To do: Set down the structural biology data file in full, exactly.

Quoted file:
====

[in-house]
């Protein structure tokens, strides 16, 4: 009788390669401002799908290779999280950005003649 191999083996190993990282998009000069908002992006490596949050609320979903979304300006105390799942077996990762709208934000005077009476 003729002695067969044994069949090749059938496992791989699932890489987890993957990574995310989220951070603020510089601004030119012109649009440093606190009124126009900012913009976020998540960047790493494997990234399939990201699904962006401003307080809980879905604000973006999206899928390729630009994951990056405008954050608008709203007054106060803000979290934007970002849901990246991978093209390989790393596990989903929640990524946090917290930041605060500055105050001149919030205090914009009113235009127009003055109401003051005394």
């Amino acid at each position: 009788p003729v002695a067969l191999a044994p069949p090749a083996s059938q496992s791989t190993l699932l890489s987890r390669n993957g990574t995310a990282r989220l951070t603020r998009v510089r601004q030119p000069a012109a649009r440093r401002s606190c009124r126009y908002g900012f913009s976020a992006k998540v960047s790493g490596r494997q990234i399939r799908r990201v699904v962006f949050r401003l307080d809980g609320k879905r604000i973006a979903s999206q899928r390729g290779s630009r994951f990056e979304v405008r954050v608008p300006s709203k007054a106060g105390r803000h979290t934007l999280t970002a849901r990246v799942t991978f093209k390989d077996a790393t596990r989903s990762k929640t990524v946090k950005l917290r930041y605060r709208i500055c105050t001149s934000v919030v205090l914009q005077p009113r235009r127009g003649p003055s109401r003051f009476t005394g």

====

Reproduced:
[in-house]
């Protein structure tokens, strides 16, 4: 009788390669401002799908290779999280950005003649 191999083996190993990282998009000069908002992006490596949050609320979903979304300006105390799942077996990762709208934000005077009476 003729002695067969044994069949090749059938496992791989699932890489987890993957990574995310989220951070603020510089601004030119012109649009440093606190009124126009900012913009976020998540960047790493494997990234399939990201699904962006401003307080809980879905604000973006999206899928390729630009994951990056405008954050608008709203007054106060803000979290934007970002849901990246991978093209390989790393596990989903929640990524946090917290930041605060500055105050001149919030205090914009009113235009127009003055109401003051005394």
């Amino acid at each position: 009788p003729v002695a067969l191999a044994p069949p090749a083996s059938q496992s791989t190993l699932l890489s987890r390669n993957g990574t995310a990282r989220l951070t603020r998009v510089r601004q030119p000069a012109a649009r440093r401002s606190c009124r126009y908002g900012f913009s976020a992006k998540v960047s790493g490596r494997q990234i399939r799908r990201v699904v962006f949050r401003l307080d809980g609320k879905r604000i973006a979903s999206q899928r390729g290779s630009r994951f990056e979304v405008r954050v608008p300006s709203k007054a106060g105390r803000h979290t934007l999280t970002a849901r990246v799942t991978f093209k390989d077996a790393t596990r989903s990762k929640t990524v946090k950005l917290r930041y605060r709208i500055c105050t001149s934000v919030v205090l914009q005077p009113r235009r127009g003649p003055s109401r003051f009476t005394g």